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Some Public Speaking Tips

July 24, 2017

I will go into public speaking in more depth in later posts, but I thought I’d offer a few tips, relatively easy things that can make an immediate difference.

  1. Rehearse your speech. This might sound obvious, but I’ve encountered so many people who are perfectly willing to write up their entire speech but won’t do more than skim through it once or twice before they have to give the speech. If you’ve written your speech out in full, then rehearse it. Practice delivering it in exactly the same way as you would to your eventual audience. This means including things like pauses, changes in tone and inflection, and even gestures. It makes a tremendous difference because when you’re tired or nervous or anxious, you default back to what you’ve practiced, and if you haven’t practiced anything… well, it can get ugly.
  2. Do not talk faster to get under the time limit. Many speeches have time limits (e.g., for school or university). It’s tempting to simply speak faster, so you can cover more ground, but that’s not something you should do. Instead, look closely at your speech. Are all of the points you’re making actually that relevant? Are you being as clear and concise as you could be? Speaking faster might get you under the time limit, but you’ll sound ridiculous.
  3. Make sure you know how to use any equipment involved in your speech. This is another common mistake that I’ve seen far too often. If you have to use a projector, or a laptop, or any other piece of equipment for your speech, then make sure you know how to use it. It comes across as terribly unprofessional if you have to call someone over just to operate the slides of your presentation. If possible, it’s often a great idea to speak to whomever is in charge of the venue beforehand to organise an opportunity to test things out. Alternatively, you can arrive early to try things out.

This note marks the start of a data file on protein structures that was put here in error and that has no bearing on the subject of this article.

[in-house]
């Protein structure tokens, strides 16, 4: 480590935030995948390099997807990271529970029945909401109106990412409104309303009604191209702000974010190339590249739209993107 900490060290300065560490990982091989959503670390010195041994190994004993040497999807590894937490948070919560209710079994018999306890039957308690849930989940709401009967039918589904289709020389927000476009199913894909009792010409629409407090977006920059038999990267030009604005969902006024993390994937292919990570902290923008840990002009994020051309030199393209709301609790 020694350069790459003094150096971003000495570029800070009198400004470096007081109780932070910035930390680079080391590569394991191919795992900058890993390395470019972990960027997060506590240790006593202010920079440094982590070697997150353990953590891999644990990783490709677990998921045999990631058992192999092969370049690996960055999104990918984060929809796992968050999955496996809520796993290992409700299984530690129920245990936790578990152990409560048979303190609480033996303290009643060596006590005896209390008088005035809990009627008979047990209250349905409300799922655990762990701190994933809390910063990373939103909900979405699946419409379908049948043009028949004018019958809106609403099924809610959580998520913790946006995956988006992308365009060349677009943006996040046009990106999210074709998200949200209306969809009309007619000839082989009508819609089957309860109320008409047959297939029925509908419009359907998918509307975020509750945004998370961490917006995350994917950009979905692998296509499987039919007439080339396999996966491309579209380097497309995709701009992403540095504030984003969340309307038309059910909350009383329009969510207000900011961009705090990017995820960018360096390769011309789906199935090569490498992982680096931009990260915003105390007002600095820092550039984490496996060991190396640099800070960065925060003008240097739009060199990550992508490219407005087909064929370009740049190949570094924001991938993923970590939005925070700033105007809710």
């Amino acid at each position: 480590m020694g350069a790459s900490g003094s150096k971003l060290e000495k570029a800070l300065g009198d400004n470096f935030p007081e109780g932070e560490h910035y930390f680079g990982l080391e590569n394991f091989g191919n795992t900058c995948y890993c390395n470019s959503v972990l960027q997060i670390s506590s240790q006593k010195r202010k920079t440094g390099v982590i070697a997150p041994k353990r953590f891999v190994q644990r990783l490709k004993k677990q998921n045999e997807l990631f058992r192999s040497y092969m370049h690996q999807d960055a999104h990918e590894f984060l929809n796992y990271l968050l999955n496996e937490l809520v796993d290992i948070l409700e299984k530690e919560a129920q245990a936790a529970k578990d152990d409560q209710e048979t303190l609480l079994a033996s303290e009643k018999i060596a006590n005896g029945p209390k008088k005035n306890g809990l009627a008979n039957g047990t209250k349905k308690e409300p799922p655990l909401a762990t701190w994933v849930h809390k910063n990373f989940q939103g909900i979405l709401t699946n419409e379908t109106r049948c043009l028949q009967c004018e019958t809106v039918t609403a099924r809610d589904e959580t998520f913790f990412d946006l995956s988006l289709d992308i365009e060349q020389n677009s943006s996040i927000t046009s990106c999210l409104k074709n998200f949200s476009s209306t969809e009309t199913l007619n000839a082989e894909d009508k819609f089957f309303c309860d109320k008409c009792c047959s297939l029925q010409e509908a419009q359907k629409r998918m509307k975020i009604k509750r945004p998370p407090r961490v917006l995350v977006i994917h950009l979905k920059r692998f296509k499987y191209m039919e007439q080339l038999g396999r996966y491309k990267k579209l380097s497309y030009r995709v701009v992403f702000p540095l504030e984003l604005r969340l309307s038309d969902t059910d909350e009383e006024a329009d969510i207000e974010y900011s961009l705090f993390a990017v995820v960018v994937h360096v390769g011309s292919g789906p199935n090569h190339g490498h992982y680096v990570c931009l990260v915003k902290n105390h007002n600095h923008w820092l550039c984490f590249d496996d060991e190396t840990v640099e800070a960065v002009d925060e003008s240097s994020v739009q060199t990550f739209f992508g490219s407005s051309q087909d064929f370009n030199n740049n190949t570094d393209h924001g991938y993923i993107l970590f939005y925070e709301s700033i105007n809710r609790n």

4. Vary your pace and tone when you speak. Nobody speaks with the exact same pace and tone all of the time. Anyone who does ends up sounding like a robot. Think of your speech as a conversation with a friend. Would you talk to your friend without varying your pace and tone? Of course not. Varying your pace and tone can not only communicate enthusiasm for the subject but also authority and wisdom.
  5. A speech is a story. Your speech should have a structure that facilitates its message. If you’re giving an informational talk, then you could start with the basics and work your way up from there. If you’re arguing a point of view, then you need to explain your position and then provide evidence to support it. If you’re debating, then you need to attack weaknesses in the opponent’s argument and interpretation of the fact before showing how your interpretation is superior. Your audience doesn’t have the benefit of being able to simply glance back at what you’ve said, the way they would for an essay, so your speech needs to be set up in a way that makes it as easy as possible for them to follow your ideas.

If you want to read more about my thoughts on writing, education, and other subjects, you can find those here.

I also write original fiction, which you can find here.


From → Education

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